Store the USB flash drive in a 3-hole plastic pocket in your 3-ring journal binder, or in a heavy-duty, freezer-grade, zip-lock plastic bag duct-taped to the inside of the front or back cover of the binder.
   

In addition to trying to memorialize all digital documents, images, and other files by printing them out, keep the original digital files as they are the best evidence for courtroom use.

First, move every item into a single folder on your desktop, laptop, tablet, or cellphone.

Next, back-up this folder by copying it — along with all of its contents — onto a large-capacity USB flash drive or thumb drive.

Store the flash drive in a 3-hole plastic pocket in your 3-ring journal binder, or in a heavy-duty, freezer-grade, zip-lock plastic bag duct-taped to the inside of the front or back cover of the binder.

Mark your initials and the missing-person's name on the thumb drive with an indelible Sharpie marker so you can identify it at any point in the future.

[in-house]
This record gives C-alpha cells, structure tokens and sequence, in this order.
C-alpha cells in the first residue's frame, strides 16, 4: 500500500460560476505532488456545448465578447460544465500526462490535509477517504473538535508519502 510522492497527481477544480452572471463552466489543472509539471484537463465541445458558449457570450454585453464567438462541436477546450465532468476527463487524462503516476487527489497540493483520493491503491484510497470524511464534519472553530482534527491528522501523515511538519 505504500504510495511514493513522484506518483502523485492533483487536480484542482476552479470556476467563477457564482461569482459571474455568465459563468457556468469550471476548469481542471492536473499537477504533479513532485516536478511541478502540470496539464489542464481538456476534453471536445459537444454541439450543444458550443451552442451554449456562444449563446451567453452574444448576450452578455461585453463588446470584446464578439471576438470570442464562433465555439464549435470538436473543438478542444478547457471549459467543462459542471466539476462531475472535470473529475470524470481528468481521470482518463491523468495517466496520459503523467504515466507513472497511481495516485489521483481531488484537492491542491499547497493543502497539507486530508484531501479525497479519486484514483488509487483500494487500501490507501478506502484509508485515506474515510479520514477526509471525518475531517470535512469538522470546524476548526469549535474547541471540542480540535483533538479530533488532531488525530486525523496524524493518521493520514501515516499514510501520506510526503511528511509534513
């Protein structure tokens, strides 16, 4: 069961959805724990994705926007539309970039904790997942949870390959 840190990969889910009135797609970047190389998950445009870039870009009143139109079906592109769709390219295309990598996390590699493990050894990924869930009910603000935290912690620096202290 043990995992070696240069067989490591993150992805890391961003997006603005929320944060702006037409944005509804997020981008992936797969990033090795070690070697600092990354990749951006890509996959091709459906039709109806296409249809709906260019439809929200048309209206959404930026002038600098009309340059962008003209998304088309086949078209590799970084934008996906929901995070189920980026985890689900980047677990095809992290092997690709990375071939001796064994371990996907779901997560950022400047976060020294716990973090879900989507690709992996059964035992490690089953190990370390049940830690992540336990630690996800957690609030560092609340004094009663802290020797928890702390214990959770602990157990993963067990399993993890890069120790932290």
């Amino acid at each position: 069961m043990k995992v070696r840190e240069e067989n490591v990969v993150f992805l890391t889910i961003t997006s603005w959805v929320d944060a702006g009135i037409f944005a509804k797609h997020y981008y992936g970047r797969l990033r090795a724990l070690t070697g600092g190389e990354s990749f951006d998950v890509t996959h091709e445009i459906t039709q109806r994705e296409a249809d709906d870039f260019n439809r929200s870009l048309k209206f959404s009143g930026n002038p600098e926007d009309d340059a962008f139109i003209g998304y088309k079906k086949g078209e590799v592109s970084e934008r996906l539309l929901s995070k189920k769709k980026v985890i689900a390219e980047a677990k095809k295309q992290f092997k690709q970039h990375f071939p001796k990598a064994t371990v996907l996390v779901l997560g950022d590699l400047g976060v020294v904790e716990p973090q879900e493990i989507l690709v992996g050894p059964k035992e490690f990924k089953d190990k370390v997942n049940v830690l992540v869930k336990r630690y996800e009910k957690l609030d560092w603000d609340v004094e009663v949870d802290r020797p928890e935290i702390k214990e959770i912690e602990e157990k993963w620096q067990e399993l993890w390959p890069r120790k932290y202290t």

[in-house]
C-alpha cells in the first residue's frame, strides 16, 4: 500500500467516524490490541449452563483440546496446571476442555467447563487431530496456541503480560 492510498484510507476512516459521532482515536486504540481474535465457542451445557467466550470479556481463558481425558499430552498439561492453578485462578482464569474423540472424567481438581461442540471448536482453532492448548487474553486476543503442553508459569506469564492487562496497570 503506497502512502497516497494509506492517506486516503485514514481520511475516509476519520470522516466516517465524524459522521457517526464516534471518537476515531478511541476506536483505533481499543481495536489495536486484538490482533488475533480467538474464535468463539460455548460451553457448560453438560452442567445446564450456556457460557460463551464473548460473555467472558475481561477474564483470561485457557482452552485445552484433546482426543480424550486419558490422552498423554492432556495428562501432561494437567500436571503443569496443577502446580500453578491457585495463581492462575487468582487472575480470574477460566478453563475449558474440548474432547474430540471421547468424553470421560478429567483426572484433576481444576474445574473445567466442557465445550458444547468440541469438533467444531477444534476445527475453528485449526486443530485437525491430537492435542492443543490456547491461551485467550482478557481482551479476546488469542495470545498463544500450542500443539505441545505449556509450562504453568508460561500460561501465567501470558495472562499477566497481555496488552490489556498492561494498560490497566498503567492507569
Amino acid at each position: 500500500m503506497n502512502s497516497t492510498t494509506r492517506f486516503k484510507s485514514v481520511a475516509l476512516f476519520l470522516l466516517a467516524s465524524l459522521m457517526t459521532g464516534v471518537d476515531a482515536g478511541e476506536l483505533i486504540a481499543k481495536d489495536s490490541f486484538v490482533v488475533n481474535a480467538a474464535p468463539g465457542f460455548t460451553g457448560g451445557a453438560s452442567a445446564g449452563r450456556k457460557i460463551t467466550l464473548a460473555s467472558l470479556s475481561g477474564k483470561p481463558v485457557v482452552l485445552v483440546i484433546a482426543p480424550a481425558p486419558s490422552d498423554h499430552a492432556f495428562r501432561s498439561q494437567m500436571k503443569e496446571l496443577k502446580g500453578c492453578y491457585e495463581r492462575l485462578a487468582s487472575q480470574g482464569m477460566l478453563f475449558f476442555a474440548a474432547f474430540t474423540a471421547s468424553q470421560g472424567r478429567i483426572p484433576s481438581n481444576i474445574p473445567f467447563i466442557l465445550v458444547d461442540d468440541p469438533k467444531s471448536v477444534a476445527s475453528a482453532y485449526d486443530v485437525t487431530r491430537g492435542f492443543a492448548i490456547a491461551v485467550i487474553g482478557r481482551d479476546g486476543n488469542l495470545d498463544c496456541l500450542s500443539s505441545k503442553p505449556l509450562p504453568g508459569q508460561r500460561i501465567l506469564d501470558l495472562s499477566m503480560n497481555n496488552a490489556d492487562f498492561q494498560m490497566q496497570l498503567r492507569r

Always keep at least two copies of your digital files — each on a different device or media — in case one device or media is lost or damaged, or the files are corrupted.

 


 

Learn how to capture screen-shots on your desktop, laptop, tablet, or cell-phone

 
  A Facebook discussion thread memorialized with a screen-shot.
   

Learn how to capture screen-shots (an image) — also known as screen grabs or screen captures — of what appears on the screen of your desktop, laptop, tablet, or cell-phone.

A screen-shot, or series of slightly-overlapping screen-shots, is an excellent way of memorializing what you see on your device's screen, especially when texting, using messaging apps, or visiting chat rooms.

If you can't figure out how to take a screen shot using the device's operating system or an app, use another camera-equipped cellphone or a digital camera to take a picture of the screen.

Preserve screen-shots digitally — as noted above, in two locations — and also by printing out hard-copies, perhaps by emailing them to a device connected to a printer.

Always label each printed sheet of paper or other record with the date and time, source, and your signature or initials.

 


 

Keep a to-do check-off list

 
  Always keep a to-do list so everything gets done, and so you follow-up on things police officers and detectives have promised to do for you, on your loved one's case.